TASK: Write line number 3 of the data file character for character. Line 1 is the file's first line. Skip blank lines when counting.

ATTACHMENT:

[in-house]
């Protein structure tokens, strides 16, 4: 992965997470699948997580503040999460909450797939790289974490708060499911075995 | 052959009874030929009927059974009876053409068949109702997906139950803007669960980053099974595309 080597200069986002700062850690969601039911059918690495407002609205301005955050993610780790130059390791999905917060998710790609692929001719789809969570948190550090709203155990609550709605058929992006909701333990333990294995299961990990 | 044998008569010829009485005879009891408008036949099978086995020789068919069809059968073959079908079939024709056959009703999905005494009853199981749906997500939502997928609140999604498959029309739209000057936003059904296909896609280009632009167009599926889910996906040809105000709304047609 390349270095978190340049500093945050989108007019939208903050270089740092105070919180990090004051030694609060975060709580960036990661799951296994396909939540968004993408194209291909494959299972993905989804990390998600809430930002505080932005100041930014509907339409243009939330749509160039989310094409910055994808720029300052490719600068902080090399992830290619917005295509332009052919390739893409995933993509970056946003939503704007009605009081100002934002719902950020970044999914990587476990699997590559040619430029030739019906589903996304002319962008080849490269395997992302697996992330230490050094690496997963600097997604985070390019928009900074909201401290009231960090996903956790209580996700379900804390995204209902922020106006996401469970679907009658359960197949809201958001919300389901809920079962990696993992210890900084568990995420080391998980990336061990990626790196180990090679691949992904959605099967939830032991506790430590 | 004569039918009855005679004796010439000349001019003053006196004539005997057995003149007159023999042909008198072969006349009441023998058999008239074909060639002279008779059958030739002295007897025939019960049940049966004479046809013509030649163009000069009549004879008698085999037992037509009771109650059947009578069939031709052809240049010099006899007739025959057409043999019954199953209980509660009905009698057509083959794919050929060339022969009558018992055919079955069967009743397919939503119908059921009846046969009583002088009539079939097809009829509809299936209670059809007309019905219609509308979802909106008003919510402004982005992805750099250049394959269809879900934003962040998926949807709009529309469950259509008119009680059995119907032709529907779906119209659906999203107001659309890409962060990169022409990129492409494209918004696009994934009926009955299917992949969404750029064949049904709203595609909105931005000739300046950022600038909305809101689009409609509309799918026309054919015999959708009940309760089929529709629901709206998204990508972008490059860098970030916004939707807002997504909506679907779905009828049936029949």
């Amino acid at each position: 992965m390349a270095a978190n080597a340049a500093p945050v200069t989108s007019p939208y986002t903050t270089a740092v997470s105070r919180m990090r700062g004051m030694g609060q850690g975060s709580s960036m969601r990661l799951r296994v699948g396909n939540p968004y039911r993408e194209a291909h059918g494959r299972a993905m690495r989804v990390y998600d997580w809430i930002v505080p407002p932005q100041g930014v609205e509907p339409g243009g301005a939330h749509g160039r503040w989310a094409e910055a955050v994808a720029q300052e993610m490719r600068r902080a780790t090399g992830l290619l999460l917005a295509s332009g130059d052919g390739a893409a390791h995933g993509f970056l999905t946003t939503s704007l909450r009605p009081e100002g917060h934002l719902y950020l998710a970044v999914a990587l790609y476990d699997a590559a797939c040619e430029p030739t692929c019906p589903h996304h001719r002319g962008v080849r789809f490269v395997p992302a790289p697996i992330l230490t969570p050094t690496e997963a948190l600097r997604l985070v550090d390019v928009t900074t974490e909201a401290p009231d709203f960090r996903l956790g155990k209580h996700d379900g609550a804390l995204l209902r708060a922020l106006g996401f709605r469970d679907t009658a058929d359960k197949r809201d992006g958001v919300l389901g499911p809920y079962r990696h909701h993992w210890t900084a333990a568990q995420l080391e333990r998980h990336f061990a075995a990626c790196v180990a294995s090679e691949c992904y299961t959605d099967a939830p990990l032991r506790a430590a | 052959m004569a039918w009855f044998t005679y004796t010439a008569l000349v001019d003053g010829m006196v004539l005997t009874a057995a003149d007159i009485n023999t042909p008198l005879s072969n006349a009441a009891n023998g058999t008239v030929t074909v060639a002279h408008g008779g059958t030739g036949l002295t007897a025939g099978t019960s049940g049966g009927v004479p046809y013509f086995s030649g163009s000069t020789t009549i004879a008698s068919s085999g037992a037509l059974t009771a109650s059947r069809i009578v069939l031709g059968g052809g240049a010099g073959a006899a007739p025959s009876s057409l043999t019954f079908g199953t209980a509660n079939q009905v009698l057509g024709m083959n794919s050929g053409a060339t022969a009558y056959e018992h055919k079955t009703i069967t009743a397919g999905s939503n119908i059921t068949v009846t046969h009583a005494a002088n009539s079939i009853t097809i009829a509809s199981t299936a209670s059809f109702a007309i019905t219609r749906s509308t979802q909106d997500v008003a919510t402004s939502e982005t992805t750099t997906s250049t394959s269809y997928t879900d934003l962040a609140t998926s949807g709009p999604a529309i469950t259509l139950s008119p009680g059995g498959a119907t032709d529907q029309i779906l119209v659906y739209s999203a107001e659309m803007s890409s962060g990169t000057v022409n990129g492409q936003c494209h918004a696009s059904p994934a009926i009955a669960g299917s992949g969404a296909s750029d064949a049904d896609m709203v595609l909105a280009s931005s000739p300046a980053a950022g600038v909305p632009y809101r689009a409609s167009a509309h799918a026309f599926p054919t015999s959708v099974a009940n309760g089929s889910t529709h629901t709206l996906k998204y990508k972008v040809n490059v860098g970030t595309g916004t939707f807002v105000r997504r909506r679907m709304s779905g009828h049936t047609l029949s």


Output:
């Amino acid at each position: 992965m390349a270095a978190n080597a340049a500093p945050v200069t989108s007019p939208y986002t903050t270089a740092v997470s105070r919180m990090r700062g004051m030694g609060q850690g975060s709580s960036m969601r990661l799951r296994v699948g396909n939540p968004y039911r993408e194209a291909h059918g494959r299972a993905m690495r989804v990390y998600d997580w809430i930002v505080p407002p932005q100041g930014v609205e509907p339409g243009g301005a939330h749509g160039r503040w989310a094409e910055a955050v994808a720029q300052e993610m490719r600068r902080a780790t090399g992830l290619l999460l917005a295509s332009g130059d052919g390739a893409a390791h995933g993509f970056l999905t946003t939503s704007l909450r009605p009081e100002g917060h934002l719902y950020l998710a970044v999914a990587l790609y476990d699997a590559a797939c040619e430029p030739t692929c019906p589903h996304h001719r002319g962008v080849r789809f490269v395997p992302a790289p697996i992330l230490t969570p050094t690496e997963a948190l600097r997604l985070v550090d390019v928009t900074t974490e909201a401290p009231d709203f960090r996903l956790g155990k209580h996700d379900g609550a804390l995204l209902r708060a922020l106006g996401f709605r469970d679907t009658a058929d359960k197949r809201d992006g958001v919300l389901g499911p809920y079962r990696h909701h993992w210890t900084a333990a568990q995420l080391e333990r998980h990336f061990a075995a990626c790196v180990a294995s090679e691949c992904y299961t959605d099967a939830p990990l032991r506790a430590a | 052959m004569a039918w009855f044998t005679y004796t010439a008569l000349v001019d003053g010829m006196v004539l005997t009874a057995a003149d007159i009485n023999t042909p008198l005879s072969n006349a009441a009891n023998g058999t008239v030929t074909v060639a002279h408008g008779g059958t030739g036949l002295t007897a025939g099978t019960s049940g049966g009927v004479p046809y013509f086995s030649g163009s000069t020789t009549i004879a008698s068919s085999g037992a037509l059974t009771a109650s059947r069809i009578v069939l031709g059968g052809g240049a010099g073959a006899a007739p025959s009876s057409l043999t019954f079908g199953t209980a509660n079939q009905v009698l057509g024709m083959n794919s050929g053409a060339t022969a009558y056959e018992h055919k079955t009703i069967t009743a397919g999905s939503n119908i059921t068949v009846t046969h009583a005494a002088n009539s079939i009853t097809i009829a509809s199981t299936a209670s059809f109702a007309i019905t219609r749906s509308t979802q909106d997500v008003a919510t402004s939502e982005t992805t750099t997906s250049t394959s269809y997928t879900d934003l962040a609140t998926s949807g709009p999604a529309i469950t259509l139950s008119p009680g059995g498959a119907t032709d529907q029309i779906l119209v659906y739209s999203a107001e659309m803007s890409s962060g990169t000057v022409n990129g492409q936003c494209h918004a696009s059904p994934a009926i009955a669960g299917s992949g969404a296909s750029d064949a049904d896609m709203v595609l909105a280009s931005s000739p300046a980053a950022g600038v909305p632009y809101r689009a409609s167009a509309h799918a026309f599926p054919t015999s959708v099974a009940n309760g089929s889910t529709h629901t709206l996906k998204y990508k972008v040809n490059v860098g970030t595309g916004t939707f807002v105000r997504r909506r679907m709304s779905g009828h049936t047609l029949s």